The Florida Everglades are being invaded by a slithering menace. Hundreds of thousands of non-native pythons now threaten this critical habitat, devouring mammals, birds and even small alligators.
State wildlife officials have been trying to eliminate the pythons for years, seemingly stifled by the fact that the snakes have no natural predators. No other animal has the instincts to hunt down these pythons.
According to the Associated Press, the Florida Fish and Wildlife Conservation Commission has two new talented python trackers on its team, Truman and Eleanor.
They’re both dogs, and both experts at finding pythons using their sensitive senses of smell.
Truman first impressed his handlers when he found an 8-foot Burmese python in the Rocky Glades Public Small Game Hunting Area in Miami-Dade County.
“We’ve got to stay innovative. We’ve got to try new approaches and the detector dogs is just one area where we’re doing that,” commission Executive Director Eric Sutton told commissioners in a virtual meeting.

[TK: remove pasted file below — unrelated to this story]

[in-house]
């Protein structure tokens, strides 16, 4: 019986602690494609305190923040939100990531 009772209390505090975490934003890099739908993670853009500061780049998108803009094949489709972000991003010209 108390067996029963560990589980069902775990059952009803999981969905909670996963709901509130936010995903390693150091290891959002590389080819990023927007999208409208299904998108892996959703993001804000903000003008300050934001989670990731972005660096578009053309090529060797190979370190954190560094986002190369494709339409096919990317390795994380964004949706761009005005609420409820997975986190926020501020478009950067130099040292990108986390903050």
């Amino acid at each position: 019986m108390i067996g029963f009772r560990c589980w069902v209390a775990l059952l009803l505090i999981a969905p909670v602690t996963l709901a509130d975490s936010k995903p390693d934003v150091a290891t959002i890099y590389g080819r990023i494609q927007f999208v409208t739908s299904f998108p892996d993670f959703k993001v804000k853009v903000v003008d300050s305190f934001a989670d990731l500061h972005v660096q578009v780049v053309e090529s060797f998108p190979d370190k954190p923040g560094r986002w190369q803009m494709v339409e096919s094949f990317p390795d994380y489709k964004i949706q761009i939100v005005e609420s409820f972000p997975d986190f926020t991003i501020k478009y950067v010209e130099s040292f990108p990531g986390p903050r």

Sutton showed the commissioners pictures of Truman and Eleanor in action, and one of Truman with his 8-foot specimen.
“They’re hard workers, commissioners. They really are very dedicated and you can see that they’re very proud and they should be,” Sutton said.
It takes about a month to train the dogs to identify the pythons’ specific scent. The dogs are also trained to keep a safe distance from the pythons–at least 3 feet. A reptile capable of eating small deer could make short work of a canine. Thankfully, Truman and Eleanor know what they’re doing. And with an estimated 100,000 to 300,000 pythons in the Everglades, it’s a good thing they do.
Learn more in the video below.
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